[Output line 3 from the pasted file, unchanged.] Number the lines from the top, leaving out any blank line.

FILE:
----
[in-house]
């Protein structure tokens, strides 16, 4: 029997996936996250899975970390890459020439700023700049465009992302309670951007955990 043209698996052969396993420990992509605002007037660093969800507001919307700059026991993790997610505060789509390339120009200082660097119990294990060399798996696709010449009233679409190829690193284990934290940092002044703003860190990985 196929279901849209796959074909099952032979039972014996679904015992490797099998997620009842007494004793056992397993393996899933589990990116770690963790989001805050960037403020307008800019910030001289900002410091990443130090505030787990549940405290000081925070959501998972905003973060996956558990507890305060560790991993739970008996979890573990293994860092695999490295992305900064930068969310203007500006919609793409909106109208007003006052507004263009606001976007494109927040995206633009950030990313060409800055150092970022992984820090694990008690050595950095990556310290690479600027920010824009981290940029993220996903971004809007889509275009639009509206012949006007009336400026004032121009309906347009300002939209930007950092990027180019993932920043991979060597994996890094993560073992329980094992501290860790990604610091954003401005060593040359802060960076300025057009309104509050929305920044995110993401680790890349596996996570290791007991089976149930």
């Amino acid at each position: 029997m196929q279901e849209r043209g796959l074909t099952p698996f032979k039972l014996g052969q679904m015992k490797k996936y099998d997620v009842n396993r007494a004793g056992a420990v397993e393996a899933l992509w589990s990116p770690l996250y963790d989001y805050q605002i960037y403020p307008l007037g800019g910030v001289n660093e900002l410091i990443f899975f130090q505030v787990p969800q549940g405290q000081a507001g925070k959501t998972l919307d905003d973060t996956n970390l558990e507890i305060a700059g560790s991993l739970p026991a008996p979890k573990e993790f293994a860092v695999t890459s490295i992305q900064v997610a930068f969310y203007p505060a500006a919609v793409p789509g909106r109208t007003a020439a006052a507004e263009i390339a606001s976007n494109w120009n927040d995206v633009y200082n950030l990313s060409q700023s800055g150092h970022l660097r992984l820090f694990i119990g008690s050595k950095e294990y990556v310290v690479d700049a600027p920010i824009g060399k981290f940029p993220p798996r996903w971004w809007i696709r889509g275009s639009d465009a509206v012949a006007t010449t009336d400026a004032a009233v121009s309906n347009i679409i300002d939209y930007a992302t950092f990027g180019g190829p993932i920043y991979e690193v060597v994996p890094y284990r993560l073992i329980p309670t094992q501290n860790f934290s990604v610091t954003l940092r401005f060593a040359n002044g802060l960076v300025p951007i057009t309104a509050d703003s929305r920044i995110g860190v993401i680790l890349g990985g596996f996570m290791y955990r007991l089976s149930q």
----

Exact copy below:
């Amino acid at each position: 029997m196929q279901e849209r043209g796959l074909t099952p698996f032979k039972l014996g052969q679904m015992k490797k996936y099998d997620v009842n396993r007494a004793g056992a420990v397993e393996a899933l992509w589990s990116p770690l996250y963790d989001y805050q605002i960037y403020p307008l007037g800019g910030v001289n660093e900002l410091i990443f899975f130090q505030v787990p969800q549940g405290q000081a507001g925070k959501t998972l919307d905003d973060t996956n970390l558990e507890i305060a700059g560790s991993l739970p026991a008996p979890k573990e993790f293994a860092v695999t890459s490295i992305q900064v997610a930068f969310y203007p505060a500006a919609v793409p789509g909106r109208t007003a020439a006052a507004e263009i390339a606001s976007n494109w120009n927040d995206v633009y200082n950030l990313s060409q700023s800055g150092h970022l660097r992984l820090f694990i119990g008690s050595k950095e294990y990556v310290v690479d700049a600027p920010i824009g060399k981290f940029p993220p798996r996903w971004w809007i696709r889509g275009s639009d465009a509206v012949a006007t010449t009336d400026a004032a009233v121009s309906n347009i679409i300002d939209y930007a992302t950092f990027g180019g190829p993932i920043y991979e690193v060597v994996p890094y284990r993560l073992i329980p309670t094992q501290n860790f934290s990604v610091t954003l940092r401005f060593a040359n002044g802060l960076v300025p951007i057009t309104a509050d703003s929305r920044i995110g860190v993401i680790l890349g990985g596996f996570m290791y955990r007991l089976s149930q």